Those who have seen Judd Apatow’s films know that a little bit of Leslie Mann goes a long way. While she can be incredibly funny, she also has the tendency to play the same character over and over again and a tendency to overdo her performances. You cannot fault her effort here as she is virtually unhinged and commits completely to the role. Her loud, rambling and hysteric characteristics, however, are more obnoxious than entertaining. Of particular surprise is just how bland of a performance and character Diaz portrays. Sure, a lot of it has to do with the lame script, but Diaz displays very little in the way of personality in her role.

Once the trio of jilted lovers bands together, the film becomes a retelling of tired, typical, sabotage tropes and juvenile potty humor. I mean honestly, how many times must we watch someone’s drink get messed with only to find them gripping the side of a toilet seat, sweating and grunting complete with sound effects. (Sorry for the spoiler). The story never really moves far beyond seeing how much damage the women can inflict on the three-timing husband, despite the films unsuccessful attempts at building a number of relationships.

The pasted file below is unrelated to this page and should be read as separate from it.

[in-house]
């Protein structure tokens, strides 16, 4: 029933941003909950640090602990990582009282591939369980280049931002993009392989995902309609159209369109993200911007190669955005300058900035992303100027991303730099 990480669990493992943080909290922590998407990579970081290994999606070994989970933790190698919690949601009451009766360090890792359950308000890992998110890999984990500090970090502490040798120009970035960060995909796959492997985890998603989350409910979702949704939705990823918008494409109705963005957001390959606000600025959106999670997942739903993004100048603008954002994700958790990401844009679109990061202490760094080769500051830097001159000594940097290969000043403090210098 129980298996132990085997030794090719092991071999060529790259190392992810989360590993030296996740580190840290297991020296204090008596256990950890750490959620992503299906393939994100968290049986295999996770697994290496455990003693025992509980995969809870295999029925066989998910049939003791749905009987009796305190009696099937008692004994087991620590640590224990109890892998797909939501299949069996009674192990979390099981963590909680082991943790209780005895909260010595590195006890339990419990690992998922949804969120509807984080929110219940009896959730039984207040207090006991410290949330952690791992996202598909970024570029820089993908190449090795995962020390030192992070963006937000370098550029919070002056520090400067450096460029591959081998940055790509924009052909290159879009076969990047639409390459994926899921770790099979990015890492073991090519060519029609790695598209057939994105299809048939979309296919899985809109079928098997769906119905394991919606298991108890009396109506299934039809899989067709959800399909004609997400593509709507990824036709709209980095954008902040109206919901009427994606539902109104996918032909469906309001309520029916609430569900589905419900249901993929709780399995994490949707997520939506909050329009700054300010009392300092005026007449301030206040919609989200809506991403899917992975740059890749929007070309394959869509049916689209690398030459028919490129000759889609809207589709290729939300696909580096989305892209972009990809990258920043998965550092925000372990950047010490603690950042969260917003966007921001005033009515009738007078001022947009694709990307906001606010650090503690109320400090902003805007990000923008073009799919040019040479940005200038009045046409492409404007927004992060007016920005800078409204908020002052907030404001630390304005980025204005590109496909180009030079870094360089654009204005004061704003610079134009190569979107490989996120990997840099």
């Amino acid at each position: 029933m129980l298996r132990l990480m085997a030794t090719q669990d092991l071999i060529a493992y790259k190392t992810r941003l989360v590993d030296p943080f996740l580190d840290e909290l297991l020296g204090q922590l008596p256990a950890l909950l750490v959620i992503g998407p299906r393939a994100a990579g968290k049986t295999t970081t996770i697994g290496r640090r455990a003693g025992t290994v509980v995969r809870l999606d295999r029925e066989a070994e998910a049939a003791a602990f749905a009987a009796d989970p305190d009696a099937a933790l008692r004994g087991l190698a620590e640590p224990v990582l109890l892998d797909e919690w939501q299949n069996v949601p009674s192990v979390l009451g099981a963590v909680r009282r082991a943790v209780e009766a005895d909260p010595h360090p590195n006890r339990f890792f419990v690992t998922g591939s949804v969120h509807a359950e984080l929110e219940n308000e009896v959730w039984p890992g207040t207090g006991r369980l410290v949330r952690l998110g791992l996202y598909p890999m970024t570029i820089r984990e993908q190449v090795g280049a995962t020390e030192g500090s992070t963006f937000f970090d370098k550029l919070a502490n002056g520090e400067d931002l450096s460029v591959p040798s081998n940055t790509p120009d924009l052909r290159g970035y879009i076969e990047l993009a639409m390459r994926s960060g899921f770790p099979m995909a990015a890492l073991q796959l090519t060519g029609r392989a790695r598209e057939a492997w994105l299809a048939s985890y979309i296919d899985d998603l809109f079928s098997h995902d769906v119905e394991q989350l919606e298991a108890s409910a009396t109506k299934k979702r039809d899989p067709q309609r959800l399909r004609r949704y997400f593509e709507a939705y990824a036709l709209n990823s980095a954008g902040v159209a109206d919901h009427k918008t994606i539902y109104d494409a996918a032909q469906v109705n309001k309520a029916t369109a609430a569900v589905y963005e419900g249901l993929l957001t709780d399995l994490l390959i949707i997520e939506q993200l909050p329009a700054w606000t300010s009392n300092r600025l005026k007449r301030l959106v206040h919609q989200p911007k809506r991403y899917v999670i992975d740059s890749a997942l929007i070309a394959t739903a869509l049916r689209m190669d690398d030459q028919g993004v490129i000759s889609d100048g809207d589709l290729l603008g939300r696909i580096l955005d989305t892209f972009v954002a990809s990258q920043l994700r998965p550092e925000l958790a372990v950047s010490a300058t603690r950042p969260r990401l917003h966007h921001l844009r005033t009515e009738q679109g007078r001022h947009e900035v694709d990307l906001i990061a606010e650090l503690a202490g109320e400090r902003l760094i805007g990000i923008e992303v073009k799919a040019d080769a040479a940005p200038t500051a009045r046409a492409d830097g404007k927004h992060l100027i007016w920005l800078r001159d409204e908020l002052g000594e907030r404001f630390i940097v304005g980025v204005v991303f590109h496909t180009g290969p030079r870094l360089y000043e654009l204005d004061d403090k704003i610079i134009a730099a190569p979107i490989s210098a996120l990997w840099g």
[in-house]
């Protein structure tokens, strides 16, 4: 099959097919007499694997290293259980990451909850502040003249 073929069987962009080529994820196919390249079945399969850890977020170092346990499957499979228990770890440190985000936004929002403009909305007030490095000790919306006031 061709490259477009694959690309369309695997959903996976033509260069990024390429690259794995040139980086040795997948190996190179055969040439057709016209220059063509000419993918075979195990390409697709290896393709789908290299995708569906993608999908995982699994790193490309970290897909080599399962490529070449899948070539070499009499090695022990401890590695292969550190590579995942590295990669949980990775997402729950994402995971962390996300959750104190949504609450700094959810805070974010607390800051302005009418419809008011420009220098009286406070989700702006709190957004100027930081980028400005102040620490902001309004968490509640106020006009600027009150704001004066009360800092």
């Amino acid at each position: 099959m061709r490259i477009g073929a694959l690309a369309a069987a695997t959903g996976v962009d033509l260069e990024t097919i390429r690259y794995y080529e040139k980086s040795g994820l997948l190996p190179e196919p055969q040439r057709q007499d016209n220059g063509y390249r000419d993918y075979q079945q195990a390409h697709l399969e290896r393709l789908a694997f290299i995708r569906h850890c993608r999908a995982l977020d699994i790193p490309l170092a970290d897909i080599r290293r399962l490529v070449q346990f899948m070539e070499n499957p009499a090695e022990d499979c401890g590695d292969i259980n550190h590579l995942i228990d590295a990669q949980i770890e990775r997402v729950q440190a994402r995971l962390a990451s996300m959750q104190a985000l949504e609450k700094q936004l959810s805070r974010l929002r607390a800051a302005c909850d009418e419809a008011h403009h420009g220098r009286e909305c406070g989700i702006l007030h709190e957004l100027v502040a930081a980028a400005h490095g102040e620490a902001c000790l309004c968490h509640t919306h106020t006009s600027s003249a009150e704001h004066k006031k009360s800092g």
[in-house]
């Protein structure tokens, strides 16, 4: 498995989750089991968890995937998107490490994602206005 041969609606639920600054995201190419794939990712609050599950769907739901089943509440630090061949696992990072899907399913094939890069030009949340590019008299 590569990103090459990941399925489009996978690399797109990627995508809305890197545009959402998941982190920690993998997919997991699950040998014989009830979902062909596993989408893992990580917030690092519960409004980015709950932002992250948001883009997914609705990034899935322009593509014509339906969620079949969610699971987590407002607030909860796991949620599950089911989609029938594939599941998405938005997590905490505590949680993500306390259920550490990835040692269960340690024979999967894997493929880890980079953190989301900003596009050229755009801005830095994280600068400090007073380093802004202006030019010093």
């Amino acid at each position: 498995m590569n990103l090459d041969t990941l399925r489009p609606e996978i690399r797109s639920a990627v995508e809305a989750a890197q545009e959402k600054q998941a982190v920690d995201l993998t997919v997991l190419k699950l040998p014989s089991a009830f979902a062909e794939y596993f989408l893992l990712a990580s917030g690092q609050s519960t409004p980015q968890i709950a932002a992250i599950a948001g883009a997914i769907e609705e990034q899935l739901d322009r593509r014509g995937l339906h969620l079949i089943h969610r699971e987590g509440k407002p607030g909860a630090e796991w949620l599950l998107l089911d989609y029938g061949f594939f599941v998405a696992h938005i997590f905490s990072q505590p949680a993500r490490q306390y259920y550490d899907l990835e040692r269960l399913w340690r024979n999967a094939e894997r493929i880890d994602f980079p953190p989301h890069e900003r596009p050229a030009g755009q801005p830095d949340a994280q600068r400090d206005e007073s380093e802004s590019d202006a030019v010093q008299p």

The obvious goal of “The Other Woman” is to serve as a women’s empowerment film to anyone who has ever been played by a man, which is perfectly fine. Unfortunately, the gags are stale and the script is vapid, among many other problems. When it comes down to it, “The Other Woman” is an entirely unfunny affair.


January 18, 2013 by  
Filed under Reviews

Starring: Jessica Chastain, Nikolaj Coster-Waldau
Directed by: Andreś Muschietti (debut)
Written by: Neil Cross, Andreś Muschietti, Barbara Muschietti (debut)

There’s an interesting dichotomy at work in the career of Guillermo del Toro. When it comes to directing, he’s known for his dark flights of fancy, plunging his films into twisted worlds haunted by fantastical, meticulously-crafted heroes and villains filled with pathos and often blurry lines between good and evil. As a producer, however, del Toro often lends his name to horror projects that begin with promise of del Toro-esque quality and end up as routine scary movie snores. The latest film presented by del Toro, “Mama,” unfortunately continues that trend.